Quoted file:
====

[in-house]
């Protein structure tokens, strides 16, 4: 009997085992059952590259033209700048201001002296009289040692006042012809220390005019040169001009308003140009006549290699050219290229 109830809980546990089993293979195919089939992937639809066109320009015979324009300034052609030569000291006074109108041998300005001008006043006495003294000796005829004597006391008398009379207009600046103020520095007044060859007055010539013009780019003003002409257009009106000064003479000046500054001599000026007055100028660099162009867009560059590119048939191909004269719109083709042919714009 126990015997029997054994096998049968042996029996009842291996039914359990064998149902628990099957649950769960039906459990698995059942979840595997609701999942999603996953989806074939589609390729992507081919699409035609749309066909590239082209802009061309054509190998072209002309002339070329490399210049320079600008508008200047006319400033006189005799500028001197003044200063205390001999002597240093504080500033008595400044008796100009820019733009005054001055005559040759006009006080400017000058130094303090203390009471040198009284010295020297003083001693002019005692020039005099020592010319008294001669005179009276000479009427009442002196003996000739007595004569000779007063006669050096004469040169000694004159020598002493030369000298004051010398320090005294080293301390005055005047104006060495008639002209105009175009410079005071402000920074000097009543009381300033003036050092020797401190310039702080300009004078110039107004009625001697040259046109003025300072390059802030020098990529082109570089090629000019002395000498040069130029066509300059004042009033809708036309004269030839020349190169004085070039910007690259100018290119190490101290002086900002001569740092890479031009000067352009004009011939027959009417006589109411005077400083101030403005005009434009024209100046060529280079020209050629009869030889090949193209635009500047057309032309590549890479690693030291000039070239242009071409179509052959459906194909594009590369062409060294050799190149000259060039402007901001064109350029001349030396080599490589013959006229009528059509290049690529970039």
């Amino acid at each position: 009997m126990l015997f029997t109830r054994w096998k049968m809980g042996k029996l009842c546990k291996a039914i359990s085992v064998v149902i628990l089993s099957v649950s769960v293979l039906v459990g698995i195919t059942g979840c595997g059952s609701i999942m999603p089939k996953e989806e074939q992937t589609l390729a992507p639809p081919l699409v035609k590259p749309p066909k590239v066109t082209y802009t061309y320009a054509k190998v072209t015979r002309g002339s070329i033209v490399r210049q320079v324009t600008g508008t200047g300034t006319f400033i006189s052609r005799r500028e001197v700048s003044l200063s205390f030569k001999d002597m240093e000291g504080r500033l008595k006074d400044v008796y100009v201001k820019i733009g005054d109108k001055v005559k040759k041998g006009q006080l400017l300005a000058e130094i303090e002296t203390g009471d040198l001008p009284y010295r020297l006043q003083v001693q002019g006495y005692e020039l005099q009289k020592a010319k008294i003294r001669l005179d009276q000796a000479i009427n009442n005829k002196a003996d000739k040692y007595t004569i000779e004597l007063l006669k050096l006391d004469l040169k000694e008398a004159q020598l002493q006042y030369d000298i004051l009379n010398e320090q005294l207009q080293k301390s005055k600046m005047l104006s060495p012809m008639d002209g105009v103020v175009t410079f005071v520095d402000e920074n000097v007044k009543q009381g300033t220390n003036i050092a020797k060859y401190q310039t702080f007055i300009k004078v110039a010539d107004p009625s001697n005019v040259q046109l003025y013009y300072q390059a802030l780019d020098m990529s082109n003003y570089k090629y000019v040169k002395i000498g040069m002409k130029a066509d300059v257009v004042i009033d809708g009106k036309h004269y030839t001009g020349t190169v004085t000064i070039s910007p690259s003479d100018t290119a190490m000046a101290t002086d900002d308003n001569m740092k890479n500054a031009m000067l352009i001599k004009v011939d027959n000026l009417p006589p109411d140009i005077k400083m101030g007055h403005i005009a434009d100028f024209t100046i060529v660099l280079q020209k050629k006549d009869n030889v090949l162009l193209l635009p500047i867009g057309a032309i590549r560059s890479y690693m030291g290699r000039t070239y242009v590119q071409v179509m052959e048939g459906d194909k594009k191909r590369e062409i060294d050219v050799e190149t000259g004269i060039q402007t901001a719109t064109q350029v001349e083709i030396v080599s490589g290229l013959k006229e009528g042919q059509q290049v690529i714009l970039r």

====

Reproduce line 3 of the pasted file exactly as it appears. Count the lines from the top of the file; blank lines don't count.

């Amino acid at each position: 009997m126990l015997f029997t109830r054994w096998k049968m809980g042996k029996l009842c546990k291996a039914i359990s085992v064998v149902i628990l089993s099957v649950s769960v293979l039906v459990g698995i195919t059942g979840c595997g059952s609701i999942m999603p089939k996953e989806e074939q992937t589609l390729a992507p639809p081919l699409v035609k590259p749309p066909k590239v066109t082209y802009t061309y320009a054509k190998v072209t015979r002309g002339s070329i033209v490399r210049q320079v324009t600008g508008t200047g300034t006319f400033i006189s052609r005799r500028e001197v700048s003044l200063s205390f030569k001999d002597m240093e000291g504080r500033l008595k006074d400044v008796y100009v201001k820019i733009g005054d109108k001055v005559k040759k041998g006009q006080l400017l300005a000058e130094i303090e002296t203390g009471d040198l001008p009284y010295r020297l006043q003083v001693q002019g006495y005692e020039l005099q009289k020592a010319k008294i003294r001669l005179d009276q000796a000479i009427n009442n005829k002196a003996d000739k040692y007595t004569i000779e004597l007063l006669k050096l006391d004469l040169k000694e008398a004159q020598l002493q006042y030369d000298i004051l009379n010398e320090q005294l207009q080293k301390s005055k600046m005047l104006s060495p012809m008639d002209g105009v103020v175009t410079f005071v520095d402000e920074n000097v007044k009543q009381g300033t220390n003036i050092a020797k060859y401190q310039t702080f007055i300009k004078v110039a010539d107004p009625s001697n005019v040259q046109l003025y013009y300072q390059a802030l780019d020098m990529s082109n003003y570089k090629y000019v040169k002395i000498g040069m002409k130029a066509d300059v257009v004042i009033d809708g009106k036309h004269y030839t001009g020349t190169v004085t000064i070039s910007p690259s003479d100018t290119a190490m000046a101290t002086d900002d308003n001569m740092k890479n500054a031009m000067l352009i001599k004009v011939d027959n000026l009417p006589p109411d140009i005077k400083m101030g007055h403005i005009a434009d100028f024209t100046i060529v660099l280079q020209k050629k006549d009869n030889v090949l162009l193209l635009p500047i867009g057309a032309i590549r560059s890479y690693m030291g290699r000039t070239y242009v590119q071409v179509m052959e048939g459906d194909k594009k191909r590369e062409i060294d050219v050799e190149t000259g004269i060039q402007t901001a719109t064109q350029v001349e083709i030396v080599s490589g290229l013959k006229e009528g042919q059509q290049v690529i714009l970039r």